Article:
Heritage and historical structures possess irreplaceable architectural and historical value, making their preservation a matter of cultural importance. When raising, re-levelling and re-supporting these fragile structures, a non-invasive approach is essential. Mainmark’s solutions and technologies offer proven methods for addressing the causes of structural subsidence, giving important buildings a new lease on life, and preserving their historic integrity into the future.
When it comes to treating fragile heritage and historical structures, traditional methods such as underpinning and excavation are invasive, disruptive, and can cause irreparable damage, compromising the structural integrity and historical authenticity of the building.
Delicate historical materials require solutions that minimise the risk of harm by avoiding destructive interventions, ensuring the building’s original features remain intact. Since 1989, Mainmark has employed non-invasive techniques to treat buildings identified as heritage-listed or situated in World Heritage significant sites. Mainmark’s engineered resin solution, Teretek®, is particularly well-suited to address the causes of structural subsidence.
As a non-invasive technology, Teretek® resin injection does not require excavation. This means that when correcting subsided stone and brick footings, continuity of foundation support is maintained, and there’s no risk of damage to the footing that could occur with stones/bricks dropping into the excavation.
Teretek® can also be employed to improve the ground beneath existing footings prior to an extension being built, enhancing foundation support in preparation for construction works. Many historical buildings often stand on weak sub-grade soils that may have experienced settlement over time. By providing targeted ground improvement to these soils, Teretek® helps fortify the delicate foundations of historical structures, contributing to their long-term preservation and resilience.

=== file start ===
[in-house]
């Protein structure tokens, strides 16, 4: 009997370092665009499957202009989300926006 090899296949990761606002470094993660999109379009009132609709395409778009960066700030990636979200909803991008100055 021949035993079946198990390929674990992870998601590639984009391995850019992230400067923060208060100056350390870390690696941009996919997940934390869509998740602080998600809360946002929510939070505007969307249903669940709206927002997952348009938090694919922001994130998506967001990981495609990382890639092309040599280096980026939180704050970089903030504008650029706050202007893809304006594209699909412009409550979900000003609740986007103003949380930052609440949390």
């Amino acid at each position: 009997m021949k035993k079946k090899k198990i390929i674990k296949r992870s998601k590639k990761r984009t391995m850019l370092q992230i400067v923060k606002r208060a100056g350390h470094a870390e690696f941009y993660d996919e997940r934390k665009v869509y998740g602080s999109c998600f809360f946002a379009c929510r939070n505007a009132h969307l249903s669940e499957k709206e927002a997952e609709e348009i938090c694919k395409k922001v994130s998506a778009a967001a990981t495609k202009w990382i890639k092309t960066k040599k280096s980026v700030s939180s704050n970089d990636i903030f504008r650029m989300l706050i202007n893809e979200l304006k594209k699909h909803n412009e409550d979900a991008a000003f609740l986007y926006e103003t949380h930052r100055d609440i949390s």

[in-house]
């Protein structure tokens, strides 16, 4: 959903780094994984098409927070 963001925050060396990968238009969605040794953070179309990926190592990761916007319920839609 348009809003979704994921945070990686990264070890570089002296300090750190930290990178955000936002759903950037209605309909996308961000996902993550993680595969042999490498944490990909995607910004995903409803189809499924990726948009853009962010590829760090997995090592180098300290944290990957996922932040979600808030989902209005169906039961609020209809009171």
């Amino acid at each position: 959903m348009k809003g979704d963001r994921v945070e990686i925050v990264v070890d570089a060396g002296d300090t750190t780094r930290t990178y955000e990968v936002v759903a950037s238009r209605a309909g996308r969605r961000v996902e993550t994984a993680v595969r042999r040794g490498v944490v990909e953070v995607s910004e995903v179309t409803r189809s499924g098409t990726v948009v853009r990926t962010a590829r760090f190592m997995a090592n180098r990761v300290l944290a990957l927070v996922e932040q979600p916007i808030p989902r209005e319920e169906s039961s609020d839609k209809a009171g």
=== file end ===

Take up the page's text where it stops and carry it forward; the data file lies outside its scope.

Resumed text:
Teretek® re-levels heritage café in Melbourne
Pioneer Park Café is located within one of the oldest buildings in the Melbourne suburb of Berwick, with parts of the existing structure dating back to 1876. The site was originally a primary school; however, the school closed in 2003, and the building commenced operating as a café and gift shop in 2006.
In 2018, due to challenges from highly reactive clay soil and the presence of heritage-listed elm trees with restricted root control measures, the café suffered from differential settlement. This caused structural damage, including a rotated end wall, stress cracks and separation at the openings on the two transverse walls.
As the property owner, the City of Casey engaged Mainmark to assess the 142-year-old site and recommend a remediation solution.
The project objective was to correct the rotated end wall and re-level the building, including the raised courtyard. Due to the heritage status of the building and elm trees, the City of Casey needed to feel confident that the solution would not impact the structural integrity of the building or damage the protected trees.
Mainmark employed its Teretek® resin injection solution, utilising its deep-lift application method. This process involves the injection of engineered structural resins beneath sunken sections of the affected structure, filling any voids encountered and compacting suitable or weak soils to maximise ground support. From deeper in the ground, the structure is lifted by the controlled force of the expanding resin.
Teretek® was applied through very precise injection points along the length of the building foundations to both the building and the courtyard retaining wall. This successfully raised the lowest corner of the building by 30mm. The courtyard retaining wall was also lifted 2 3mm, re-aligning it with the pavement slab.
Utilising Mainmark’s Teretek® solution enabled the works to be completed without the need for lengthy excavation works. This ensured minimal impact to the café’s operations while safeguarding the structural integrity of the building and the heritage-listed trees.